Ok, the cheesefactor is way up on this review but the commentary really touched me in a way not many audiotracks can, this really is one of a kind.

Favourit bit: when Jimeno and the others talked about how they used humour to distract from the pain, laughing as they tried to free him from the rubble. Amazing how a small group of people working together can overcome a traumatizing experience like that.
Reviewed by Jay Olie Espy on September 11th, 2011:Find all reviews by Jay Olie Espy
This commentary is very unique because it is an account of a 9/11 survivor and his rescuers. Will Jimeno is the Port Authority officer, portrayed in the film by Michael PeŮa, who is trapped under the rubble with his Sergeant, John McLoughlin (Nicolas Cage). Strauss (played by Stephen Dorff), Busching, and McGee are the NYPD Emergency Service Unit who rescued Jimeno and McLoughlin in both the film and real life.

Will Jimeno leads the charge in this commentary. We get that Jimeno and McLoughlin served as advisors on the set. Jimeno starts off doing a play by play of the morning of Tuesday, September 11, 2001 as it unfolds on the screen. Most of his commentary is filling in the details that you didnít get while watching the film. For example, the fireballs that came out of nowhere were probably ignited jet fuel and they were put out by a draft that McLoughlin felt come in. Amorosoís (Jon Bernthal) sidearm discharged probably because of the heated cement it was on. A notable quote from Jimeno was his counter to people who doubted that a firearm could discharge like that. He said, ďAnd thereís also no explanation as to why Iím alive, so there you go.Ē

Oliver Stone has to compress 24 hours into two hours so Jimeno says that the film is 95% accurate. The 5% inaccuracies have to do with how compact the men really were. The film gives them too much room. Also it was much darker and smokier in rubble. The biggest inaccuracy is William Mapother (TVís Lost) playing Marine Sargent Thomas, who in real life is black. The real Sgt. Thomas, however, said regarding this is that the event was bigger than race.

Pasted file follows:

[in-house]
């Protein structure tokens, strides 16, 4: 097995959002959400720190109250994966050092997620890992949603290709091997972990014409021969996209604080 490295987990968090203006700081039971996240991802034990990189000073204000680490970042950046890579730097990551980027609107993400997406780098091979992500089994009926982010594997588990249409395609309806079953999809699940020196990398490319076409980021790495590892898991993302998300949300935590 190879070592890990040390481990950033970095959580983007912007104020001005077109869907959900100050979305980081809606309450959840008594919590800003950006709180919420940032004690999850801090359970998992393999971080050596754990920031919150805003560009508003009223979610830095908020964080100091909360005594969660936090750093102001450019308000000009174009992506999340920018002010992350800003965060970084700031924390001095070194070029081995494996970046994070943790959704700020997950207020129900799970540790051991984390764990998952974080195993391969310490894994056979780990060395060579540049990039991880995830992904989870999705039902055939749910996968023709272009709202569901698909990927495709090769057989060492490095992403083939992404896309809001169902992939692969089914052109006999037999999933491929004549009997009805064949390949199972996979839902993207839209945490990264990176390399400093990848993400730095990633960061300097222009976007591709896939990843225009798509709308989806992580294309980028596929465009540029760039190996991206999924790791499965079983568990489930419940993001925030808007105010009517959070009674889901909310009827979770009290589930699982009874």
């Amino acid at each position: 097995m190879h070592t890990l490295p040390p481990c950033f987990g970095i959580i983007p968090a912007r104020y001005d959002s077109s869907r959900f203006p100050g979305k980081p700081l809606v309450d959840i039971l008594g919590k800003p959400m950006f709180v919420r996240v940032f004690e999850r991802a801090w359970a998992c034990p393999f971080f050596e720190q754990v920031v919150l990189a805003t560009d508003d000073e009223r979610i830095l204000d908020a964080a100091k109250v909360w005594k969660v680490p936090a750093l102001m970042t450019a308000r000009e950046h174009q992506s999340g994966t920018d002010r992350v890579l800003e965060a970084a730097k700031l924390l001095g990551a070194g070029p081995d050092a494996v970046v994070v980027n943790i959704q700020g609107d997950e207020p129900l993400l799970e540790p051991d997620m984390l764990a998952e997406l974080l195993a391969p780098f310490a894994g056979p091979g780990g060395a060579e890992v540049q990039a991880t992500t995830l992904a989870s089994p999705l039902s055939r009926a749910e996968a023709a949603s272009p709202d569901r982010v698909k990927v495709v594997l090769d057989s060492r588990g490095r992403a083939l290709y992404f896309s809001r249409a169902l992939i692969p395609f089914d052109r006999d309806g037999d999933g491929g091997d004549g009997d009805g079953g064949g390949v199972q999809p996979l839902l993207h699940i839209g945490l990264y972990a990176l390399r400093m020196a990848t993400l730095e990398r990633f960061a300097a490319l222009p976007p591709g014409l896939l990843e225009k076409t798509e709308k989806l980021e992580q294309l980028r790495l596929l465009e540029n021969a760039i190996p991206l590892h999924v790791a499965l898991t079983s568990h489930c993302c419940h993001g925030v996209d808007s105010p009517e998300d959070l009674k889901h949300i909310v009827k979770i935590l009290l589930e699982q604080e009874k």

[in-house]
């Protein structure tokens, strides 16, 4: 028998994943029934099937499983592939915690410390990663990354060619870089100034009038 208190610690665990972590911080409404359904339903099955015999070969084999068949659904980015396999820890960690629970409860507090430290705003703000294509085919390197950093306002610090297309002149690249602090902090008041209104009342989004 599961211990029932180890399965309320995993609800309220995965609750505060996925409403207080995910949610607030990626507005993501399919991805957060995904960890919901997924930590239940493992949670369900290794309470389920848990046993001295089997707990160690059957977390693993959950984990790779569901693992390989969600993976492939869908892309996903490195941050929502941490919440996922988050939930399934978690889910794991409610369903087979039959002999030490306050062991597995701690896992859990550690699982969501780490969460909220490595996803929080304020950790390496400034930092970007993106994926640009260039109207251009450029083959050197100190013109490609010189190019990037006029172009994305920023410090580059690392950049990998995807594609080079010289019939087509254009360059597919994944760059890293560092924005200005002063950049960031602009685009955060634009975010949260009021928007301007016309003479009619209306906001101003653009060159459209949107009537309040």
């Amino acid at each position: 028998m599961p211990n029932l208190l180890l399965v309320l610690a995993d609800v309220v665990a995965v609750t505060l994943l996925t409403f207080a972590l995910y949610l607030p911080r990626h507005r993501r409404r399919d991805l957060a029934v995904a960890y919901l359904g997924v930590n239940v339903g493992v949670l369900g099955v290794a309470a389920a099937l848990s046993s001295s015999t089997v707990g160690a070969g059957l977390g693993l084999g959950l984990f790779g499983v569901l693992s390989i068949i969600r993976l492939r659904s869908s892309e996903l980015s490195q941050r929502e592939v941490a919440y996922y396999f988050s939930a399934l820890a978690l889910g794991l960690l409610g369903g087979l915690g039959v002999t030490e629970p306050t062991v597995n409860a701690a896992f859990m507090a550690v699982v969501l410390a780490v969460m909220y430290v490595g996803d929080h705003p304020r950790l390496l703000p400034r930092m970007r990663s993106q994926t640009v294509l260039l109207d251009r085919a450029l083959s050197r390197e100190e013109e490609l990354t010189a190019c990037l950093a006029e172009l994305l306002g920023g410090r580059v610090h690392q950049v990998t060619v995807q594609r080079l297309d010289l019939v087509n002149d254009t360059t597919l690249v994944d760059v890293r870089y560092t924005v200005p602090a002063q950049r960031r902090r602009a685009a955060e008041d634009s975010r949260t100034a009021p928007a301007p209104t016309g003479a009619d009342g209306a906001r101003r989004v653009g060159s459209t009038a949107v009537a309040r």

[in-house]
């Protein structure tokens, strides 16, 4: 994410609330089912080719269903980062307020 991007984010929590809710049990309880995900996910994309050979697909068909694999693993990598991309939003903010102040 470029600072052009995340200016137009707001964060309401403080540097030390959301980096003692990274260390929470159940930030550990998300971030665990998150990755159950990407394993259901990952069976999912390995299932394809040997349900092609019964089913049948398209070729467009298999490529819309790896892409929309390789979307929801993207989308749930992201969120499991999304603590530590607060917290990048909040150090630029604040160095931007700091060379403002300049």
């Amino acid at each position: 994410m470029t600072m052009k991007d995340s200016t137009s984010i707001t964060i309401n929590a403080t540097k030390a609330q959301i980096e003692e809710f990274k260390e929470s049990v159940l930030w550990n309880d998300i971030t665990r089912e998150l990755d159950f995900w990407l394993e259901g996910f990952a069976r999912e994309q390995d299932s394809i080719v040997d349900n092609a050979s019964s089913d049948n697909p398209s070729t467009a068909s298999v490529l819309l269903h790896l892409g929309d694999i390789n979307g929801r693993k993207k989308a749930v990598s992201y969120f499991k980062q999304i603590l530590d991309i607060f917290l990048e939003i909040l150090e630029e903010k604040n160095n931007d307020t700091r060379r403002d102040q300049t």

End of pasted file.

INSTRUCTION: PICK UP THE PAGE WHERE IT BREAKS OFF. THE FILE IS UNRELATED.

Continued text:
The last act of the film/commentary is taken over by the rescue team. They describe how much more difficult it was to rescue the men than it seems on film (and in the film, itís really tough) because there was no space for anything. They describe how scared as a rescue team they were for their own lives and how they thought Jimeno and McLoughlin might die at any time.

The commentary provides other interests such as pointing out artwork by a 9/11 victim, that Cage is wearing McLoughlinís actual police shield, and the various cameos made by Jimeno, McLoughlin, their families, and actual 9/11 rescuers.

I feel that this commentary is a historical document. We are fortunate enough to have the technology to record and distribute this. We have to remind ourselves that these survivors are not going to live forever and that our grandchildren can have access to this. Even though the commentary was recorded five years after the event, itís still very fresh in their minds. The commentary alone is worth twice the price of the disc.
Reviewed by Pineapples101 on July 21st, 2015:Find all reviews by Pineapples101
I feel honoured to have heard this commentary, this is a legitimately important historical document.
All involved in the track, especially Will Jimeno - who generally takes the lead here - should be applauded for their honesty and bravery when discussing what they did and how they felt.
For anyone interested in the events of that day, or for anyone who admires the human spirit, this is a truly extraordinary track. Maybe even one of the best tracks I have heard to date.
Highly recommended.